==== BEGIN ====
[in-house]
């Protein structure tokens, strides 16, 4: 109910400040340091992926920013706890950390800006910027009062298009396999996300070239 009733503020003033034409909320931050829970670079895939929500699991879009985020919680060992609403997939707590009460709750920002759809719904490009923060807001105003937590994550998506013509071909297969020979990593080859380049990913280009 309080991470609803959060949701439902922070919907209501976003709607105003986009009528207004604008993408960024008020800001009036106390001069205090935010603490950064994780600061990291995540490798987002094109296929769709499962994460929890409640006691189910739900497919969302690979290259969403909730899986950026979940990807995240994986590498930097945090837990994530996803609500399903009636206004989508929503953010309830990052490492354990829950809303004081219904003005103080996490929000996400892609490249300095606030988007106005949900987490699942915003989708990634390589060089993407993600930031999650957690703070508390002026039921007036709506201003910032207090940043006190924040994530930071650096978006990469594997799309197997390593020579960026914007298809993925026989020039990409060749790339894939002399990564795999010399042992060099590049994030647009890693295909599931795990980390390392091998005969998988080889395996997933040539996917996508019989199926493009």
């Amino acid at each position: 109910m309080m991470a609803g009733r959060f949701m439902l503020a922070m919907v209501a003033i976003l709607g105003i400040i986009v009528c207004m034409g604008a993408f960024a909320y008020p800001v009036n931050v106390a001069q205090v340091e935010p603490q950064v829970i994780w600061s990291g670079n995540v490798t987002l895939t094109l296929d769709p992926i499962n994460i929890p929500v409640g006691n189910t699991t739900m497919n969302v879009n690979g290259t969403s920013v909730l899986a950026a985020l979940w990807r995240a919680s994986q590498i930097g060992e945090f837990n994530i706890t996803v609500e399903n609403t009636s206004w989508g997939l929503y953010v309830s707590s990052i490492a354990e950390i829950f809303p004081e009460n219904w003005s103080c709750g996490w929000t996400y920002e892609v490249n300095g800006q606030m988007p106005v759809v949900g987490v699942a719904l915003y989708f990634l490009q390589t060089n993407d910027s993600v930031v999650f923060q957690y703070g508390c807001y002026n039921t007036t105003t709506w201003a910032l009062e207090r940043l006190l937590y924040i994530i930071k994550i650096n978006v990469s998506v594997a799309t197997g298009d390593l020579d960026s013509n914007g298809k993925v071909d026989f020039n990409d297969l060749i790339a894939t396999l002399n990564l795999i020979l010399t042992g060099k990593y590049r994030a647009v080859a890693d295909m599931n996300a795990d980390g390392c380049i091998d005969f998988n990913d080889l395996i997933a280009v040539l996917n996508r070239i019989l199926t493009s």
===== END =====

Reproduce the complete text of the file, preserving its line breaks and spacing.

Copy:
[in-house]
């Protein structure tokens, strides 16, 4: 109910400040340091992926920013706890950390800006910027009062298009396999996300070239 009733503020003033034409909320931050829970670079895939929500699991879009985020919680060992609403997939707590009460709750920002759809719904490009923060807001105003937590994550998506013509071909297969020979990593080859380049990913280009 309080991470609803959060949701439902922070919907209501976003709607105003986009009528207004604008993408960024008020800001009036106390001069205090935010603490950064994780600061990291995540490798987002094109296929769709499962994460929890409640006691189910739900497919969302690979290259969403909730899986950026979940990807995240994986590498930097945090837990994530996803609500399903009636206004989508929503953010309830990052490492354990829950809303004081219904003005103080996490929000996400892609490249300095606030988007106005949900987490699942915003989708990634390589060089993407993600930031999650957690703070508390002026039921007036709506201003910032207090940043006190924040994530930071650096978006990469594997799309197997390593020579960026914007298809993925026989020039990409060749790339894939002399990564795999010399042992060099590049994030647009890693295909599931795990980390390392091998005969998988080889395996997933040539996917996508019989199926493009």
């Amino acid at each position: 109910m309080m991470a609803g009733r959060f949701m439902l503020a922070m919907v209501a003033i976003l709607g105003i400040i986009v009528c207004m034409g604008a993408f960024a909320y008020p800001v009036n931050v106390a001069q205090v340091e935010p603490q950064v829970i994780w600061s990291g670079n995540v490798t987002l895939t094109l296929d769709p992926i499962n994460i929890p929500v409640g006691n189910t699991t739900m497919n969302v879009n690979g290259t969403s920013v909730l899986a950026a985020l979940w990807r995240a919680s994986q590498i930097g060992e945090f837990n994530i706890t996803v609500e399903n609403t009636s206004w989508g997939l929503y953010v309830s707590s990052i490492a354990e950390i829950f809303p004081e009460n219904w003005s103080c709750g996490w929000t996400y920002e892609v490249n300095g800006q606030m988007p106005v759809v949900g987490v699942a719904l915003y989708f990634l490009q390589t060089n993407d910027s993600v930031v999650f923060q957690y703070g508390c807001y002026n039921t007036t105003t709506w201003a910032l009062e207090r940043l006190l937590y924040i994530i930071k994550i650096n978006v990469s998506v594997a799309t197997g298009d390593l020579d960026s013509n914007g298809k993925v071909d026989f020039n990409d297969l060749i790339a894939t396999l002399n990564l795999i020979l010399t042992g060099k990593y590049r994030a647009v080859a890693d295909m599931n996300a795990d980390g390392c380049i091998d005969f998988n990913d080889l395996i997933a280009v040539l996917n996508r070239i019989l199926t493009s």